Is Joy Reid right Gabby Petito media coverage is ‘missing White woman syndrome?’
- Gabby Petito was a 22-year-old influencer famous for the #VanLife trend. On a recent trek with fiance, Brian Laundrie, she was reported missing by her mother on September 11, 2021. Since then, her case has spurred nationwide coverage.
- MSNBC’s Joy Reid called media coverage of Petito “missing white woman syndrome” on Monday’s “ReidOut.” She referenced it as “the term coined by the late and great Gwen Ifill to describe the media and public fascination with missing white women like Laci Peterson or Natalee Holloway, while ignoring cases involving people of color.”
- On Tuesday, September 22, 2021, Teton County Coroner Brent Blue concluded the human remains found on Sunday near a Wyoming national park were those of Petito and declared her a victim of homicide.
- The pursuit for Petito’s fiance is ongoing; investigators have been searching the 24,000-acre Florida nature preserve with helicopters, drones, dogs, and all-terrain vehicles. He was last seen at home before he left for a hike on September 14, 2021.
The tragic story of Gabby Petito landed in the national spotlight not because of her race but because of her social media influence. Petito was travel-blogging across the country in a van with her fiancé, which increased the difficulty of authorities pinpointing her exact time and place of disappearance to one state or location. The national coverage was essential in finally locating her and getting FBI involvement.
In missing person cases, especially when foul play is unknown, the media should provide coverage so citizens can keep a lookout for the missing person or know to be cautious of a potentially dangerous person on the loose. When Petito's body was discovered and her death ruled a homicide, her boyfriend became a person of interest but also went missing. National coverage is key to finding him, perhaps getting justice should his involvement in her death is confirmed, and keeping surrounding communities safe. Many disappearances get this kind of coverage—not just White women. In April of 2021, the FBI joined an investigation of a Hispanic mother from Houston, Texas, after going missing only a week. This was about how long it took the FBI to join Petito's case.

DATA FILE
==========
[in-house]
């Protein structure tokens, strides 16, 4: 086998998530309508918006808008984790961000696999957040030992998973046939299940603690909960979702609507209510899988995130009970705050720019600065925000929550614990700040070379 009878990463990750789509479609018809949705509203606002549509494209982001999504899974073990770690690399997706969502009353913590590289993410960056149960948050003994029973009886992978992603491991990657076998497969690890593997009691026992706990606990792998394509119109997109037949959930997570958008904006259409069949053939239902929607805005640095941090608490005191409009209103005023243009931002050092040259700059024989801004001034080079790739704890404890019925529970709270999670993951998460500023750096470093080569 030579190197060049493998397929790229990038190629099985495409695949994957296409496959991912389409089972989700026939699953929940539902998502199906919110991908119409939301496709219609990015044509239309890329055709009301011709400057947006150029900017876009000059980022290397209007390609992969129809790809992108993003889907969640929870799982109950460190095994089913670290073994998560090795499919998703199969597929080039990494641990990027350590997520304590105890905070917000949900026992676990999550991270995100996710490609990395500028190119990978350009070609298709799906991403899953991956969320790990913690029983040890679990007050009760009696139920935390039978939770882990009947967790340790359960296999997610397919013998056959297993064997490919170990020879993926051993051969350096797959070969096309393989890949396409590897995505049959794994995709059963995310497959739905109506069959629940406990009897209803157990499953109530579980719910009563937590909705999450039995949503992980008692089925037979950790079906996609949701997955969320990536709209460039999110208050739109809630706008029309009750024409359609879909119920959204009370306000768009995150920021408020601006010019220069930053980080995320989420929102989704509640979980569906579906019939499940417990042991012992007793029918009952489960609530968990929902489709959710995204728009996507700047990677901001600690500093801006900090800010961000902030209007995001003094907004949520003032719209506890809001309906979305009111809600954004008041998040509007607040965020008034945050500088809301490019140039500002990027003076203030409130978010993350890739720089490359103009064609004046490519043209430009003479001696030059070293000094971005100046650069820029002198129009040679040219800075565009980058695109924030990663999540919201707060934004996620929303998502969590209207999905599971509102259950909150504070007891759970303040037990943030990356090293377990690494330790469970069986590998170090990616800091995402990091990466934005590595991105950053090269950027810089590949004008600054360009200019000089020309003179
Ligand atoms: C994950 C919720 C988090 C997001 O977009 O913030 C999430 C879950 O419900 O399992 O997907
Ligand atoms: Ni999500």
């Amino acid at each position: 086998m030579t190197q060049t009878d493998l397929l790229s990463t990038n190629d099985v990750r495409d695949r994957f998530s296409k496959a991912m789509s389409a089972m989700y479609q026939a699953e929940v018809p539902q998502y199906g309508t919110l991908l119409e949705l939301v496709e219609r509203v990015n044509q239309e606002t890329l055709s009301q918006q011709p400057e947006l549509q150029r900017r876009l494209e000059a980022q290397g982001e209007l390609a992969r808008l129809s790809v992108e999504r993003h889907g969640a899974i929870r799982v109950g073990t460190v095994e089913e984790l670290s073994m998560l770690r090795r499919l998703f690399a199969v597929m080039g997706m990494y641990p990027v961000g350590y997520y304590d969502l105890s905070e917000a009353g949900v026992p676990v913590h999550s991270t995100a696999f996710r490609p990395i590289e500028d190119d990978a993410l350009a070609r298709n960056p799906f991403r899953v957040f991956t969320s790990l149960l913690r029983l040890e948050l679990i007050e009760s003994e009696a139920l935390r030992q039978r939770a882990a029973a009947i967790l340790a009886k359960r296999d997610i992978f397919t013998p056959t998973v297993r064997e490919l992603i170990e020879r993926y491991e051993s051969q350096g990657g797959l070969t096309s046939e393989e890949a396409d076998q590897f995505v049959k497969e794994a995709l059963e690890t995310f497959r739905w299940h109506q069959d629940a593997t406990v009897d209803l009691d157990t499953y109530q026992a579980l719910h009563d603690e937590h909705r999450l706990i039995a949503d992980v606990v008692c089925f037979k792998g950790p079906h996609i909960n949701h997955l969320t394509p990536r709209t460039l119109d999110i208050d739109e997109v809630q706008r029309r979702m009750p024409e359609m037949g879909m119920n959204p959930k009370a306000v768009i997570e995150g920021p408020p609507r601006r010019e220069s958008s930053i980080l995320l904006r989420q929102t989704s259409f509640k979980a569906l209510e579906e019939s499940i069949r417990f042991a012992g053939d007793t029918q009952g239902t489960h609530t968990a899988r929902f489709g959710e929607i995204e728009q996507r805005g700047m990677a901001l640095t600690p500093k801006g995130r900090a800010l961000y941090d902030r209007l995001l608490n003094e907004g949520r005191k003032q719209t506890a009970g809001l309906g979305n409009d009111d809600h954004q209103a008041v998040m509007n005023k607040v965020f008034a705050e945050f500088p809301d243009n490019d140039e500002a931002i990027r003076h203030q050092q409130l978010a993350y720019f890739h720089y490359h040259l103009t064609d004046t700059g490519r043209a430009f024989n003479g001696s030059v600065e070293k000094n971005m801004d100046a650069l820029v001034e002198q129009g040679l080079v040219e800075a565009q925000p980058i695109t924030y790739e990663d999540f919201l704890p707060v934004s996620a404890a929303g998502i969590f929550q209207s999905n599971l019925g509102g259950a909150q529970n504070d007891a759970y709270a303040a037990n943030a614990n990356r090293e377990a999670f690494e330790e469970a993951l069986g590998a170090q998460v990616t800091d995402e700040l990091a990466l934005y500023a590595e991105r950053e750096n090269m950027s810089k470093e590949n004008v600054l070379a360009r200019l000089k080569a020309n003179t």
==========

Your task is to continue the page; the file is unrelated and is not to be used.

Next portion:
All sorts of events get national coverage, but this case is not an example of one driven by race. The police shootings of Black men reported in 2020 were arguably highlighted by the media because it supports the narrative of police brutality against Black Americans. But coverage of unarmed White people shot by police rarely reaches national recognition. Reid labeling this case as 'missing White women syndrome' is not only inconsiderate of Petito's family but seeks to lessen the severity of the crime and finding those responsible.
While Joy Reid's comments may have come off as a bit bold, they certainly weren't false. Reid pointed out a prominent disparity that has been present in society for years. Although 'missing White woman syndrome' appears to be harsh, it is a typical behavior found in media coverage. In the UK, Black people make up 14% of all those who go missing while only making up 3% of the population. In the US, 37% of all missing children are Black, compared to 14% of the population. A leading cause of missing people has to do with relationships. American Black women make up 29% of domestic violence victims. These statistics represent a significant discrepancy that still seems to be a secret to the general population. While some struggle to identify injustices and inconsistencies in society, this situation must be tackled head-on.
Although a 2015 study reports that 35% of missing children are Black, they make up 7% of media references. News organizations appear to be quite reluctant to promote the news of missing Black children but have no problem expanding coverage for the search of White people, particularly White women. Although the amount of missing Black children out-number that of missing White children, the news organizations are still catering their program to their primarily white demographic.
Black children are often categorized as 'runaways,' while White children are usually expected to be kidnapped. These assumptions prevent light from being shed on the situation and often can even prevent these children from being found.